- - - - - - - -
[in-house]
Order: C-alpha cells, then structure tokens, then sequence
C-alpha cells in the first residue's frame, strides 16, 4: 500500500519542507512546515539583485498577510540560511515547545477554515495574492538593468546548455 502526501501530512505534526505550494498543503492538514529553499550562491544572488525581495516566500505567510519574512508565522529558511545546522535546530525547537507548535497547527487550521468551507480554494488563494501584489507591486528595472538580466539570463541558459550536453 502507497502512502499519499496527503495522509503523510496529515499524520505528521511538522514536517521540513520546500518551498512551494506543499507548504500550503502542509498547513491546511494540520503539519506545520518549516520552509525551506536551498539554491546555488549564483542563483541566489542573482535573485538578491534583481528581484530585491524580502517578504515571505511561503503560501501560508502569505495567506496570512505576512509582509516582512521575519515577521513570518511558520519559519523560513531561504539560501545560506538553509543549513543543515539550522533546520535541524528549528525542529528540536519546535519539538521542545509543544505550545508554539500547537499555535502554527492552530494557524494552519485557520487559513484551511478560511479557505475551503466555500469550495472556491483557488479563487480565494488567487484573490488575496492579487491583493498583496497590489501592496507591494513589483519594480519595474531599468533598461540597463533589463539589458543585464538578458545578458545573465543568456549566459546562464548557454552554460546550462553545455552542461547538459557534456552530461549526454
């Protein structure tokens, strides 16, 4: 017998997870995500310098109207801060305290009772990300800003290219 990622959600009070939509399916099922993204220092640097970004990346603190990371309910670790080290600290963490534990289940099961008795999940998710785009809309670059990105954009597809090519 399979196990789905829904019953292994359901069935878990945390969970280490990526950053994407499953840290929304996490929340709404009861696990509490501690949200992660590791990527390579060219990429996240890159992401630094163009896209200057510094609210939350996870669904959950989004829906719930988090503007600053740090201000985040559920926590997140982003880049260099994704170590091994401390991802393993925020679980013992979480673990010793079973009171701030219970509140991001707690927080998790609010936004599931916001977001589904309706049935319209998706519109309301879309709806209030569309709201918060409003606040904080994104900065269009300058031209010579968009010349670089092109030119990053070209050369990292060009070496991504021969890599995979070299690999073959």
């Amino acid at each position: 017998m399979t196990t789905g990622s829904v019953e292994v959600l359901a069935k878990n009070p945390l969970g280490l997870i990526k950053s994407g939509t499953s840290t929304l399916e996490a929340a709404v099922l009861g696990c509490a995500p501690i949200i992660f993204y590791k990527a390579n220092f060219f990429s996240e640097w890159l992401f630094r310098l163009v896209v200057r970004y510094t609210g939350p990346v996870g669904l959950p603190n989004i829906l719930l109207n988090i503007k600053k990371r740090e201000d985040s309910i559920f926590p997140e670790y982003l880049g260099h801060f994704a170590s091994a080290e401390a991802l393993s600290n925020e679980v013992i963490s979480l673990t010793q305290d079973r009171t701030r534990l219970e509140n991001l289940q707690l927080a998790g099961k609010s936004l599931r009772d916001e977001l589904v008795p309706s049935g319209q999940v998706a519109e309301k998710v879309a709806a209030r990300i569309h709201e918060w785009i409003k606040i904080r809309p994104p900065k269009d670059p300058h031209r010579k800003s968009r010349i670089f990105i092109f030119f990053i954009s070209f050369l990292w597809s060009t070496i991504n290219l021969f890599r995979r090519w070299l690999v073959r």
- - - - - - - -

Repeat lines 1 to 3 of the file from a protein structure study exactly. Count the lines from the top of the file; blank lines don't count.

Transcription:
[in-house]
Order: C-alpha cells, then structure tokens, then sequence
C-alpha cells in the first residue's frame, strides 16, 4: 500500500519542507512546515539583485498577510540560511515547545477554515495574492538593468546548455 502526501501530512505534526505550494498543503492538514529553499550562491544572488525581495516566500505567510519574512508565522529558511545546522535546530525547537507548535497547527487550521468551507480554494488563494501584489507591486528595472538580466539570463541558459550536453 502507497502512502499519499496527503495522509503523510496529515499524520505528521511538522514536517521540513520546500518551498512551494506543499507548504500550503502542509498547513491546511494540520503539519506545520518549516520552509525551506536551498539554491546555488549564483542563483541566489542573482535573485538578491534583481528581484530585491524580502517578504515571505511561503503560501501560508502569505495567506496570512505576512509582509516582512521575519515577521513570518511558520519559519523560513531561504539560501545560506538553509543549513543543515539550522533546520535541524528549528525542529528540536519546535519539538521542545509543544505550545508554539500547537499555535502554527492552530494557524494552519485557520487559513484551511478560511479557505475551503466555500469550495472556491483557488479563487480565494488567487484573490488575496492579487491583493498583496497590489501592496507591494513589483519594480519595474531599468533598461540597463533589463539589458543585464538578458545578458545573465543568456549566459546562464548557454552554460546550462553545455552542461547538459557534456552530461549526454